Day one of the National Ploughing Championships saw tens of thousands of farmers descend on Ratheniska, Co Laois.
The mood among the farming community was generally upbeat. Despite the challenges, 2022 will go down as a good year across most sectors.
However, with a deepening energy crisis and the attention now turning to 2023 and beyond, many farmers are exploring the opportunities in renewable energy generation.
This was distinctly noticeable among many conversations at the Irish Farmers Journal stand.
Farmers are not only considering renewable energy as a means to displace energy import requirements, but also to generate addition farm income.
With that said, while it is possible to sell surplus renewable electricity to suppliers via the grid, the best use of self-generated energy remains using it on farm.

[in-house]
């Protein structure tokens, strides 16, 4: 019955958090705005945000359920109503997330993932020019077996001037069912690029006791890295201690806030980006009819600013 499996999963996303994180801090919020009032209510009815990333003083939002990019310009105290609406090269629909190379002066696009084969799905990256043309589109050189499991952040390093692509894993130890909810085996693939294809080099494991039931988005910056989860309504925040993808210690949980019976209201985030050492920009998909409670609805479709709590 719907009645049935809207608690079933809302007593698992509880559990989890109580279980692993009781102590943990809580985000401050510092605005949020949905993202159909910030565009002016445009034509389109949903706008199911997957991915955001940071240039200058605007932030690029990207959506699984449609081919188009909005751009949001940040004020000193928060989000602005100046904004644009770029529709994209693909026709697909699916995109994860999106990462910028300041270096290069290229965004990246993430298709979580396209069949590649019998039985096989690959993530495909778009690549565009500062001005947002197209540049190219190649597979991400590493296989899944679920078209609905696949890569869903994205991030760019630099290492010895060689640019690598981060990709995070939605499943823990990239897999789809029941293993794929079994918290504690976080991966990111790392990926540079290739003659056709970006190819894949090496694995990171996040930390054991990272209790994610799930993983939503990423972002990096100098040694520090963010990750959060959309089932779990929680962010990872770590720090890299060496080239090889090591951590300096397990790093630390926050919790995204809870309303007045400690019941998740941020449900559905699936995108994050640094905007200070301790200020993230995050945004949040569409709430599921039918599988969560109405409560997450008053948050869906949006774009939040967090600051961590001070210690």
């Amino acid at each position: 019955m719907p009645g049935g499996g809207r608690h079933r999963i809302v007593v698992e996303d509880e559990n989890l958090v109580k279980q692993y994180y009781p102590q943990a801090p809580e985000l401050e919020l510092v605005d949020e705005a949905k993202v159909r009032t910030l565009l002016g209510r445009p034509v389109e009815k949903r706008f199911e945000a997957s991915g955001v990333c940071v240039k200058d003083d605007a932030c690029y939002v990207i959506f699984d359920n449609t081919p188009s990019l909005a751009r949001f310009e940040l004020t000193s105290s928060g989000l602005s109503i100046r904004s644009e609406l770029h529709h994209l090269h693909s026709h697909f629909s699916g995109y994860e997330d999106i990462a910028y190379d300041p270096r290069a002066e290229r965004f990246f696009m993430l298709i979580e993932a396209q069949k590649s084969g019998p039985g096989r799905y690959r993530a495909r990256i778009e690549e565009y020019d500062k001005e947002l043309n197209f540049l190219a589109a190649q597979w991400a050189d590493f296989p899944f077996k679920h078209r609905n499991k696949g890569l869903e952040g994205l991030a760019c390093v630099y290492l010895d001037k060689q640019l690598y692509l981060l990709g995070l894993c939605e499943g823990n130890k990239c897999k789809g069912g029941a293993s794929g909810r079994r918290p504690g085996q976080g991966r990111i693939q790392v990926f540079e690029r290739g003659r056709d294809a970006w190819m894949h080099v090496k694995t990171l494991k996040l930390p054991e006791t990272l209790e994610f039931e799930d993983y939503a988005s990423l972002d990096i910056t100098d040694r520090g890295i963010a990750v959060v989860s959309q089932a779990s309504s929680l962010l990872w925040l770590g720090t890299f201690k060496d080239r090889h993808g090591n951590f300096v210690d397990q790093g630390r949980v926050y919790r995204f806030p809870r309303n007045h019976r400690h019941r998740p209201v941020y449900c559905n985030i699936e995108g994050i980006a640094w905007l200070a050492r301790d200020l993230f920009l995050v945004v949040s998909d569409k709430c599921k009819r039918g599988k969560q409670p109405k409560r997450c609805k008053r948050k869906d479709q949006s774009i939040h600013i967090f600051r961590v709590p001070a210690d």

However, there was a general frustration among farmers when it came to renewable energy opportunities.
For example, the Government increased its target for indigenous biomethane production from 1.5TWh to 5.7TWh by 2030. This would require 150-200 large-scale anaerobic digestion plants to be built.
Farmers are frustrated that, despite this ambitious target, there remains no support scheme in place. Furthermore, there remains no indication that work has started on developing such a support scheme.
The same frustration is felt in terms of rooftop solar PV panels. Despite the microgeneration support scheme being announced last December, the scheme still in place.
Farmers are now eagerly anticipating announcements for Budget 2023.